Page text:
These changes also enhance the parkway’s experience.
While I don’t want to see a bunch of subdivisions and big
developments along the parkway, the farms and farmhouses are nice.
As the day wore on and
long shadows began developing, we came across Virginia’s Explore Park,
near Roanoke, VA and realized that we only about 115 miles to go to the
end of the parkway. After a quick debate as to continuing we decided that since
we were so close to the end, we should finish, but if we let it get any
later before finding lodging, we might be out of luck. So, after consulting our handy, kitty-chewed Choice hotels
directory, we booked lodging in Waynesboro, VA at the Quality Inn and
continued our trek. (Please
note here that the only cell signal we had was parked at the entrance to
the park. This area has
recently been opened to provide information about the history of Western
Virginia and is a parkway visitor’s center, but closes promptly at
And so we continued with
the road canopied by trees, while overlooking Roanoke and other valleys
as we headed for Waynesboro. With
dusk at hand, the deer became even more visible and the views with the
approaching sunset more spectacular.
As we made our way around the final curves of the mountains into
Waynesboro, it was downright dark, making re-entry onto a normal road
somewhat stressful. After a
maximum speed of 45mph most of the day, it took a little adjustment to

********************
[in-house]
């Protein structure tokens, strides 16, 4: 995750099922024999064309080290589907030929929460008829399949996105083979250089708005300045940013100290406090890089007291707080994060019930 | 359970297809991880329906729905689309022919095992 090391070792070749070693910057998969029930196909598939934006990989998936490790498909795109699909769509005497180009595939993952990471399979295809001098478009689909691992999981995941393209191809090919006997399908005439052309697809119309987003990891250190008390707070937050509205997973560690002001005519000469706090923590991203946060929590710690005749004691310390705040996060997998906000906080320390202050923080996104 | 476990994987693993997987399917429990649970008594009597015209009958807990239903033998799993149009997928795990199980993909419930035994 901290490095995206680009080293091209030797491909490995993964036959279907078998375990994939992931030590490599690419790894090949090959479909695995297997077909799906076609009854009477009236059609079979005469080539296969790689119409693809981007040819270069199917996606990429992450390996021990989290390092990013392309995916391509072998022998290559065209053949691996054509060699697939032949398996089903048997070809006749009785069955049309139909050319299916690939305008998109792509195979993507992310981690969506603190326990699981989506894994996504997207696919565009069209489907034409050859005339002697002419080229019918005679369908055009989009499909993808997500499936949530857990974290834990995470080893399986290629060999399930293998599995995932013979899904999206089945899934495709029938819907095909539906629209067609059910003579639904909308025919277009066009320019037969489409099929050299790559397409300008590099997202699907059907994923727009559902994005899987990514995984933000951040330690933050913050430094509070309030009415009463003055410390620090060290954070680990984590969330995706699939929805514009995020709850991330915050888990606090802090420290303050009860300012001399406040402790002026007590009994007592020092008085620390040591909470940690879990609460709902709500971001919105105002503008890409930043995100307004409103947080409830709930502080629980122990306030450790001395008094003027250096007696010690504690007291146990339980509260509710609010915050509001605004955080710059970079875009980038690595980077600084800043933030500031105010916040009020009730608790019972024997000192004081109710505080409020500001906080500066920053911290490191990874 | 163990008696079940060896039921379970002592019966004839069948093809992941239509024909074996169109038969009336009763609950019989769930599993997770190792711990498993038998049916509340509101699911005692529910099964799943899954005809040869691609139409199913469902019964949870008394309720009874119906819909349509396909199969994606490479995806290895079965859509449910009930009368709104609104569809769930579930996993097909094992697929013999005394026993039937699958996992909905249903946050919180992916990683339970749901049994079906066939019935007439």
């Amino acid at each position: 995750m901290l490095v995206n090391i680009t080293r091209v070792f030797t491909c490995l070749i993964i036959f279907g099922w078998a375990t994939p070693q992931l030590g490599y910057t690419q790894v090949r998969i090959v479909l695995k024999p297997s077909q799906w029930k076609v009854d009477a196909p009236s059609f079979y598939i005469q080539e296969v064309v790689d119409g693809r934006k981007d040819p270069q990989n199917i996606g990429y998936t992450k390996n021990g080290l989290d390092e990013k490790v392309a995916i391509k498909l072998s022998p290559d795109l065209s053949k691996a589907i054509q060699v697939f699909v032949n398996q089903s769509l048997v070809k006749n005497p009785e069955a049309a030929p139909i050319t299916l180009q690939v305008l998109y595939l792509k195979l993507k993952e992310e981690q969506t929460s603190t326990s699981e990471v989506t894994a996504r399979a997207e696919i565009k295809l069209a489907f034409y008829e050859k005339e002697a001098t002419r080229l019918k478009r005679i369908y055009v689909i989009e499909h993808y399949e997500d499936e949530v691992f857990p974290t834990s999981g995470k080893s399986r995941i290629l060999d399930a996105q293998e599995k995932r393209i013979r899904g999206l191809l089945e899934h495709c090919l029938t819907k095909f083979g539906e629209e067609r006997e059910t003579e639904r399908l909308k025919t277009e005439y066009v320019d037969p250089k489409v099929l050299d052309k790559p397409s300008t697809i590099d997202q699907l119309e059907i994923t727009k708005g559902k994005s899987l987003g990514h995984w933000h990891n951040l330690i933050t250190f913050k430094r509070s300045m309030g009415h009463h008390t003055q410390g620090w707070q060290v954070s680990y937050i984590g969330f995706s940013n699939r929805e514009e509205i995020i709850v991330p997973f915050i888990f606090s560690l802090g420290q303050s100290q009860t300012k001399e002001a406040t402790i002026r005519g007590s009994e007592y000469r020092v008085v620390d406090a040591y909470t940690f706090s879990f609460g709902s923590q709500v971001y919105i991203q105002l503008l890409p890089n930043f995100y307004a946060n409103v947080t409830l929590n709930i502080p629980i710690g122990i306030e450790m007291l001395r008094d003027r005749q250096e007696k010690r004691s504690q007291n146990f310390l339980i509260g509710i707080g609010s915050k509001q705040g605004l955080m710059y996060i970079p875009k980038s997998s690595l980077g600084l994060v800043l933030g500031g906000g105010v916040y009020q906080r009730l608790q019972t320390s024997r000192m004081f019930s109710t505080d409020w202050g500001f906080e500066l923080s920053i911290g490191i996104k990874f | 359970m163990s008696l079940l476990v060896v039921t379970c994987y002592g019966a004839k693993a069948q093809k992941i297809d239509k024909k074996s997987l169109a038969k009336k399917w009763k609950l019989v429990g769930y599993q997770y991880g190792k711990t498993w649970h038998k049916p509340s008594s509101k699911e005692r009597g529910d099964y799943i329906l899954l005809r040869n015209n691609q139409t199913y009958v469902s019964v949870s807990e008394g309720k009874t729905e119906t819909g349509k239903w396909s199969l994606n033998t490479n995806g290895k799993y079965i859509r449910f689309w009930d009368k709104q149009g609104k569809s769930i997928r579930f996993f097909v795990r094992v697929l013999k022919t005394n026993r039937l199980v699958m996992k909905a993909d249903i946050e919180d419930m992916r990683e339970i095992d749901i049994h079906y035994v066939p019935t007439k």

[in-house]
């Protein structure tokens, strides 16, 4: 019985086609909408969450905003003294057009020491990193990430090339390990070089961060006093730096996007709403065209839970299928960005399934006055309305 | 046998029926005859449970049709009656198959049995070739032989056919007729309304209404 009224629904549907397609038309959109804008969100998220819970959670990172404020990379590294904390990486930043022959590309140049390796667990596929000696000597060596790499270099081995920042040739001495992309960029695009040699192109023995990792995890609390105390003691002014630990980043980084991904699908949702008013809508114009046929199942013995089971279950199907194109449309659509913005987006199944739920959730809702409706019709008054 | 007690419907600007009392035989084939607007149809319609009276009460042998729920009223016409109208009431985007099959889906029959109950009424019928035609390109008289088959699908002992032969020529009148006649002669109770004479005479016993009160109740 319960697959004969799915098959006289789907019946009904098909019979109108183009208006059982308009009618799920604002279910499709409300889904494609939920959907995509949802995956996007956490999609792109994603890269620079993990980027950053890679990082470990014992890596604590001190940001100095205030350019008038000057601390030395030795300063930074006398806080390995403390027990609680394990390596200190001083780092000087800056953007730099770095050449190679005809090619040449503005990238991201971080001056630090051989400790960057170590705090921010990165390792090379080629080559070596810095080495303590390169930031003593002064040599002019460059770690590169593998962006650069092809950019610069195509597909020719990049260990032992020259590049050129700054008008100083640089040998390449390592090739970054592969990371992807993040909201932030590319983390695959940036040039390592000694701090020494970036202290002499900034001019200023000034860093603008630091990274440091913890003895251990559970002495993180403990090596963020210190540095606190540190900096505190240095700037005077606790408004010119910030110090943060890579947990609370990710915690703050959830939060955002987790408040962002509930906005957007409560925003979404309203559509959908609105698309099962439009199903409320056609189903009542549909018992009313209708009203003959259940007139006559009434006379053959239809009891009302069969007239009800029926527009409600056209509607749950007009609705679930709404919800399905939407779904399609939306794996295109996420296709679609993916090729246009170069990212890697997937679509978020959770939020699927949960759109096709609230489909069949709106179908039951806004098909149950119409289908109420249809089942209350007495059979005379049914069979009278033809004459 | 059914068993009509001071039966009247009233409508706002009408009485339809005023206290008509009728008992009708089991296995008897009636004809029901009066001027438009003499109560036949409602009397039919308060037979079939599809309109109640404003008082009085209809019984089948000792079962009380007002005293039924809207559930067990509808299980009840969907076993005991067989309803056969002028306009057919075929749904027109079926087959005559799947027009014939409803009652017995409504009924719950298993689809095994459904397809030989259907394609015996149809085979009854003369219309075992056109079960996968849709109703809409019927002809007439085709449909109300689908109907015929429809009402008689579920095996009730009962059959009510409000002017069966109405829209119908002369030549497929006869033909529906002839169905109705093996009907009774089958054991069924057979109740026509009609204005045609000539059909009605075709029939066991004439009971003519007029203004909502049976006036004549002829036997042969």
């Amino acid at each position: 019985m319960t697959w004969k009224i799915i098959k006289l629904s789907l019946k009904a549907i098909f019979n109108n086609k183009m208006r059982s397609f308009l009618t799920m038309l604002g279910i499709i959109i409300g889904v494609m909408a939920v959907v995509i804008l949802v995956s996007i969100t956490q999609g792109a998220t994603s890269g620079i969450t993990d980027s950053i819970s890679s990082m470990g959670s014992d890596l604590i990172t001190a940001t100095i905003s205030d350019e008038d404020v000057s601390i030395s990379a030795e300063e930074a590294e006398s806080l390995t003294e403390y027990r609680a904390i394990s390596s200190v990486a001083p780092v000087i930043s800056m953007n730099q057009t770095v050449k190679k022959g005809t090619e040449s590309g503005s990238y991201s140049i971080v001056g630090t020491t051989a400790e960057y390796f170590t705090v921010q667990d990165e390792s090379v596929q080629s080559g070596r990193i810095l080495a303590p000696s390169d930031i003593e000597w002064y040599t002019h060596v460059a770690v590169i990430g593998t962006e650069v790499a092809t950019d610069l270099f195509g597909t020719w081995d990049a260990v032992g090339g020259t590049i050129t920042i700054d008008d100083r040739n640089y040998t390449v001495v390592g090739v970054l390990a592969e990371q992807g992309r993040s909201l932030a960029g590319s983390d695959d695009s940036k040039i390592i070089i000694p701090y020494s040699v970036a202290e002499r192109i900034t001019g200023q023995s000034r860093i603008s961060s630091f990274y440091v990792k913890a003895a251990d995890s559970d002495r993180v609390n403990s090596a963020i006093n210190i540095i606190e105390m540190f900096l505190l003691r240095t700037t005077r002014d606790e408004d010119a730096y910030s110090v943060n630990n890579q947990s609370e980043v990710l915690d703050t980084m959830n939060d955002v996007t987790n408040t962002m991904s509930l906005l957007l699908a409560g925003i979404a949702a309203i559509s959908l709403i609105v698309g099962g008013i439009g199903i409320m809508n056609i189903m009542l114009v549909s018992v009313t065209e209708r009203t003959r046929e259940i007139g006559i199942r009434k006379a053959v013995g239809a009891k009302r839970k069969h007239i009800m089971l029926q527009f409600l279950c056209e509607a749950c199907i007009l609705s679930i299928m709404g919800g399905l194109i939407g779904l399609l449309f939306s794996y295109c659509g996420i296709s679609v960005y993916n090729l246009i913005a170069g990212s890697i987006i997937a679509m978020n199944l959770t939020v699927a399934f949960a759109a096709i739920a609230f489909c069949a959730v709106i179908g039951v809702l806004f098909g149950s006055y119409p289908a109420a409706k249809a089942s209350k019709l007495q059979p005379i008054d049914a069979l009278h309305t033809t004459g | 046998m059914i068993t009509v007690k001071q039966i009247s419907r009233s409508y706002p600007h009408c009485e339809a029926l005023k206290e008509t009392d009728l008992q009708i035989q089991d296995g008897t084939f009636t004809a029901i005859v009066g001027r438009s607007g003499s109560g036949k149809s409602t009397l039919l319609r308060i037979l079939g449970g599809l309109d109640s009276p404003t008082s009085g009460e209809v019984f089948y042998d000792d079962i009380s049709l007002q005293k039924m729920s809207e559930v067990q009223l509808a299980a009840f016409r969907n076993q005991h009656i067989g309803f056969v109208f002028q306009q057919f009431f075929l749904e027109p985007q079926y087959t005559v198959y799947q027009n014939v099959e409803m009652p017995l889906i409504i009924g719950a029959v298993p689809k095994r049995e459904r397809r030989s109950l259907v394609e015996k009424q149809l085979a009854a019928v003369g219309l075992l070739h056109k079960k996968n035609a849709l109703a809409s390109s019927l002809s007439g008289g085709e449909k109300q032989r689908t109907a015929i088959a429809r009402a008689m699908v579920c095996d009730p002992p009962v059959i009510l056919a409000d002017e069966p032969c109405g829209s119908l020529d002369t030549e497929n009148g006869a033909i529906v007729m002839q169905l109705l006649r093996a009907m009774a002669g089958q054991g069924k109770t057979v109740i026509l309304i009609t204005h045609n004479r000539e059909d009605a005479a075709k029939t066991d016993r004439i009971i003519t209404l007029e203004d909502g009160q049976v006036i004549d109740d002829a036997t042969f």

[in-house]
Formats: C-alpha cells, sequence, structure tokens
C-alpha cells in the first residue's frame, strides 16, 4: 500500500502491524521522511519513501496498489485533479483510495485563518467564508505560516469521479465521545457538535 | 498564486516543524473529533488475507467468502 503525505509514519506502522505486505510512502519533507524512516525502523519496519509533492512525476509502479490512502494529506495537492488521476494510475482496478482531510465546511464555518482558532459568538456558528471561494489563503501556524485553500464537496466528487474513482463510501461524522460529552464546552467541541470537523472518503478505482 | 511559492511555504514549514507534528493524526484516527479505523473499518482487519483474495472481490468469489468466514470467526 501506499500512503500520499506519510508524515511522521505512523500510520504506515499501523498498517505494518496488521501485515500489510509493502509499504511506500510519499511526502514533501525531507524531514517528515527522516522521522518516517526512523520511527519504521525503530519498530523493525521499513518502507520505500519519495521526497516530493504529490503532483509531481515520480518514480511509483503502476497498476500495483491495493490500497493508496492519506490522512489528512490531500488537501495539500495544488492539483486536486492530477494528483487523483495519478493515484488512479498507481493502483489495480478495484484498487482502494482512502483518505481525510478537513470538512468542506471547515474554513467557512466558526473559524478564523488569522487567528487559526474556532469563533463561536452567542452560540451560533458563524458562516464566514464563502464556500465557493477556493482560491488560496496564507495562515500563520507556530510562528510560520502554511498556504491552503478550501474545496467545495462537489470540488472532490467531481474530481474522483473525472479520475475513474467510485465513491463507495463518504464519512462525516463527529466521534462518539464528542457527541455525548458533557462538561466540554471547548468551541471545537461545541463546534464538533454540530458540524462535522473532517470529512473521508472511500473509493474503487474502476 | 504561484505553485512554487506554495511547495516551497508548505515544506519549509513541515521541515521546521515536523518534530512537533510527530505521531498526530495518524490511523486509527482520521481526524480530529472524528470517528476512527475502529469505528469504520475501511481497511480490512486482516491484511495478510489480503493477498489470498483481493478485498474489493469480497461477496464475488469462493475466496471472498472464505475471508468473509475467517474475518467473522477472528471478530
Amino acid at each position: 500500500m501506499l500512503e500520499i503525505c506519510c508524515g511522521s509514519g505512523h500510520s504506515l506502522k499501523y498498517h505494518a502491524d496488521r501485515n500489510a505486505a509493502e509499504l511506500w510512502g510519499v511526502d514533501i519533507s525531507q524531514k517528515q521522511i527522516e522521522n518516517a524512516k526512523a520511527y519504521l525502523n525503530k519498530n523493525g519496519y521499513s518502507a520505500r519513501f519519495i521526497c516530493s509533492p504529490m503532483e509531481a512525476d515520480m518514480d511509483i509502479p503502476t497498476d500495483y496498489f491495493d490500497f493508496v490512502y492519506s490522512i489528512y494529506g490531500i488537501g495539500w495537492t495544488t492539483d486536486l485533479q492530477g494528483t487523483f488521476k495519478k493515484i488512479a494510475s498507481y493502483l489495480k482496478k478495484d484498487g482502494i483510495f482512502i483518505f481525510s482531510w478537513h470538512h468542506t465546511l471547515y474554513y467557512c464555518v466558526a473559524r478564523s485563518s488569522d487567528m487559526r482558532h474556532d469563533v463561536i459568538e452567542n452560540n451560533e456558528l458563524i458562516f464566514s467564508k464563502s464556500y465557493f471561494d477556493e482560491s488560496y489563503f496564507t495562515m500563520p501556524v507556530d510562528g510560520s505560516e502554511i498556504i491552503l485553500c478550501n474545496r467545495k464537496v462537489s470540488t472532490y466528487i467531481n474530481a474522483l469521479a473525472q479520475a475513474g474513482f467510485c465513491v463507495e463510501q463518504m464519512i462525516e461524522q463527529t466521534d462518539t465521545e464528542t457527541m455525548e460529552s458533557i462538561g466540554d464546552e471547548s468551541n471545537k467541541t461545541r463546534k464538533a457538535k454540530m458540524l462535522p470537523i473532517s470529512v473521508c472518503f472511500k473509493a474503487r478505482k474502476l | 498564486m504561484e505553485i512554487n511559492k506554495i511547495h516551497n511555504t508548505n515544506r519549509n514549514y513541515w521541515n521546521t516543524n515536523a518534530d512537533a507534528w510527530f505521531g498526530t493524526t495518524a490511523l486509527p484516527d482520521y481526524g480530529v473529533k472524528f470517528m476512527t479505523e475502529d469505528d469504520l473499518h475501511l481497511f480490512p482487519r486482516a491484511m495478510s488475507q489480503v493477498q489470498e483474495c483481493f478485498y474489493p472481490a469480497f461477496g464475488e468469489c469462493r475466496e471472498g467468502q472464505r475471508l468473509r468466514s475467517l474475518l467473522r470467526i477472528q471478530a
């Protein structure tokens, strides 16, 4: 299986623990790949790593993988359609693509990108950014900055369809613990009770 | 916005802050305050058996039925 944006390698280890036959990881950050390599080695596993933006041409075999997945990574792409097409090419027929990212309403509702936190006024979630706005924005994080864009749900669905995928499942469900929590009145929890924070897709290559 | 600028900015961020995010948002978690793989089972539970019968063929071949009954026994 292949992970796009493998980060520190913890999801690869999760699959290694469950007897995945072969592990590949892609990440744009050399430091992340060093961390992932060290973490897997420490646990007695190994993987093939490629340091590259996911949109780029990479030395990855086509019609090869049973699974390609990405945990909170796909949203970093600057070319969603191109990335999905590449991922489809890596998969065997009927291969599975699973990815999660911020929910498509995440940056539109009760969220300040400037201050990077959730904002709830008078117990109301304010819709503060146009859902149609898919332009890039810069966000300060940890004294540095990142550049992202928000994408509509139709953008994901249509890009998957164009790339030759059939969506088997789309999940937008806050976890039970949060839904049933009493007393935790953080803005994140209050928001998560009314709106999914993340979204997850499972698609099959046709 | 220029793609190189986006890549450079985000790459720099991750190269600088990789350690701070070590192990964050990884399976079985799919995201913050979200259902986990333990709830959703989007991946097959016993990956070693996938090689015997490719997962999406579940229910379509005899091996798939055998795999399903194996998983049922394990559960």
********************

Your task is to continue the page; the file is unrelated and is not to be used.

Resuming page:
return to a regular highway, especially in unfamiliar territory.
Once we located the inn
and checked out the room (plaid curtain with a floral bedspread), we
went again in search of food. This
time we found Gavid’s Family Grill – steaks and a buffet.
Not a bad choice, although the menu board is definitely dated to
the 1970s by the original Bonanza or Ponderosa steak house pictures.
The meal was a little pricey and my husband’s steak a little
chewy, but the buffet offered additional meats and sides making it easy
to find something tasty.
On the way back from
dinner, we made our second gas stop of the day in preparation for the
drive home on Sunday. Amazingly, considering all the hills and mountains, we still
averaged about 28mpg and the car performed quite well around the curves
After a good night’s
rest, except the occasional loud-piped Harley waking us up, we awoke to
the sounds of yet another Harley and got started on our drive home.
Of course, we stopped for breakfast – nothing quite like
Hardee’s in the morning. Yes,
while there aren’t many around Atlanta anymore, they do still exist
elsewhere in the US.
Our route home was
simple – I-81 to I-77, then a quick jaunt down I-40 (stopping at a
Wendy’s for lunch) to US 321, connecting with I-85 in Gastonia, NC
west of Charlotte to avoid the possibility of Charlotte traffic.
I-40 could use some improvements, but the self-imposed detour was
worth it considering the half hour of bumper-to-bumper traffic we
encountered the last time we went through Charlotte.
The drive was relatively easy and there weren’t as many
tractor-trailers as we usually encounter along I-85, so our last
official gas stop of the trip was back in Suwannee, GA.
After 495.9 miles of driving, we put $42 of gas in the car having
averaged around 32mpg. Dinner
would be at Tanner’s – the world’s best chicken fingers, fried
pickles and other tasty delights, all enjoyed with good friends.
A perfect end to another successful trip.